The Canyons uses cross-laminated timber (CLT), a renewable structural building material, continuing the same sustainable and seismically resilient approach as our previous building projects, Carbon12 and The Radiator.
CLT is a cutting-edge engineered wood product that represents the next revolution in the construction industry in the United States. Already popular in Europe and Canada, we are on the forefront of this innovation in the US. Climate change is demanding that we rethink our building materials, and we see the many benefits of engineered timber as a catalyst for positive change.
Stronger than steel and lighter than concrete, CLT is exceptionally resilient in the case of a seismic event and releases far less carbon during both manufacturing and construction. Wood structures lock away atmospheric carbon for the life of the building, trapping the carbon naturally stored in a tree’s fibers and preventing it from being released into the atmosphere. CLT is renewable, durable, practical, fire-resistant, seismically resilient, and energy-efficient. It’s also beautiful.
CLT Quick Facts
CLT is a large-scale, prefabricated, solid engineered wood panel that assembles quickly, "like Legos." Panels are fabricated to precise dimensions for efficient on-site assembly.
Sustainably harvesting wood for CLT thins small trees from our forests, giving wildfires less fuel to burn.
Building with CLT greatly reduces total greenhouse gas emissions over the course of construction and life of the building.
It is a safe and durable structural building material, and has been used for mid- and high-rise buildings for decades across Europe and in Canada.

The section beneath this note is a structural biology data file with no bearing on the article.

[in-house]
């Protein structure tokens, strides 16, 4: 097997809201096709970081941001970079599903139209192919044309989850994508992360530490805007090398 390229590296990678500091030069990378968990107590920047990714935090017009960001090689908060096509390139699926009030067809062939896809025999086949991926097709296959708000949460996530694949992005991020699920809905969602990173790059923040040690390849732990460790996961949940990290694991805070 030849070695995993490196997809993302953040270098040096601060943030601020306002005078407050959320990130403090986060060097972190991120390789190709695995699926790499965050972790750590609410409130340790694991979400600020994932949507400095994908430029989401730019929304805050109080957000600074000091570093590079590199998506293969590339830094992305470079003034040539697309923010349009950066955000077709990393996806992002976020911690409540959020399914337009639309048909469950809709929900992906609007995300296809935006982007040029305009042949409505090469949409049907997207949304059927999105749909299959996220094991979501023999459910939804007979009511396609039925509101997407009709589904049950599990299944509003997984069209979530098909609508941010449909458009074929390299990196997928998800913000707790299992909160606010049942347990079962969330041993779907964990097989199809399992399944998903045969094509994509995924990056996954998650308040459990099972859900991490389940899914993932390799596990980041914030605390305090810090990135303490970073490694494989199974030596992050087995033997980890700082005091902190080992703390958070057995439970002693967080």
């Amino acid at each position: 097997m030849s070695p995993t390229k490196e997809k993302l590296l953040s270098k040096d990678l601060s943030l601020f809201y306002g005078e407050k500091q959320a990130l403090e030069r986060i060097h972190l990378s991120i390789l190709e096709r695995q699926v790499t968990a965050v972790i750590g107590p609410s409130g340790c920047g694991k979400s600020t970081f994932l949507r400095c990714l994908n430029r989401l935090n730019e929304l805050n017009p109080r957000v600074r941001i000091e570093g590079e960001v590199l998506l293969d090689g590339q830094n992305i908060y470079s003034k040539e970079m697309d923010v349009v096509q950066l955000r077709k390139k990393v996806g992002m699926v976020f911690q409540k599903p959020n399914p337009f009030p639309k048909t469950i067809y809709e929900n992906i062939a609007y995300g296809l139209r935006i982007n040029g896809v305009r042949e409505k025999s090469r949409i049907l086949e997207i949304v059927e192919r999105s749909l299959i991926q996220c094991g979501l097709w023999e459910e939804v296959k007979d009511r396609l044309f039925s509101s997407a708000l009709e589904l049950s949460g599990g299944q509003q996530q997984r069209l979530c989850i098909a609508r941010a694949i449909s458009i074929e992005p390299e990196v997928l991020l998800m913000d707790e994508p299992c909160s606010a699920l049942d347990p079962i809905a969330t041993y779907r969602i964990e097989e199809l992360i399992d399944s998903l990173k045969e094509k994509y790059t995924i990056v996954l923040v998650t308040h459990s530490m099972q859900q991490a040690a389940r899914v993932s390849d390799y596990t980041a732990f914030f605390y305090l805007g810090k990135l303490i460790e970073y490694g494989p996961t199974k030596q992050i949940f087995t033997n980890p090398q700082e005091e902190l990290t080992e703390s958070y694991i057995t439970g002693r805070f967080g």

Other benefits include reduced waste, faster construction, improved thermal performance, and design versatility.
The growing demand for mass timber in construction in the US will contribute to the revitalization of the flagging timber industry and help bridge the rural - urban economies.
Frequently Asked Questions about Cross-Laminated Timber
Why use CLT?
CLT is as strong as steel, but 80% lighter than concrete, making it ideal for seismic zones such as the Pacific Northwest. It is faster to assemble than any other structural system, so it causes less disruption and noise than conventional building methods. And, CLT is environmentally friendly, durable, and attractive.
What makes CLT sustainable?
The lumber used for CLT stores the carbon that the trees consumed in order to grow, rather than re-releasing it into the atmosphere as the tree decomposes. Sustainably sourced wood for CLT often uses drought-affected trees or those damaged by beetle kill to help responsibly thin forests and prevent forest fires. The use of CLT in construction also reduces energy-intensive concrete and steel manufacturing, and transportation-related hazardous fuels.
How safe is it?
Buildings using CLT are designed so the structural integrity remains even after a fire event. Mass timber is resistant to fire and chars rather than burns, protecting the wood underneath. This allows the wood members to preserve up to 90% of their strength, and gives adequate time for the occupants to evacuate a building.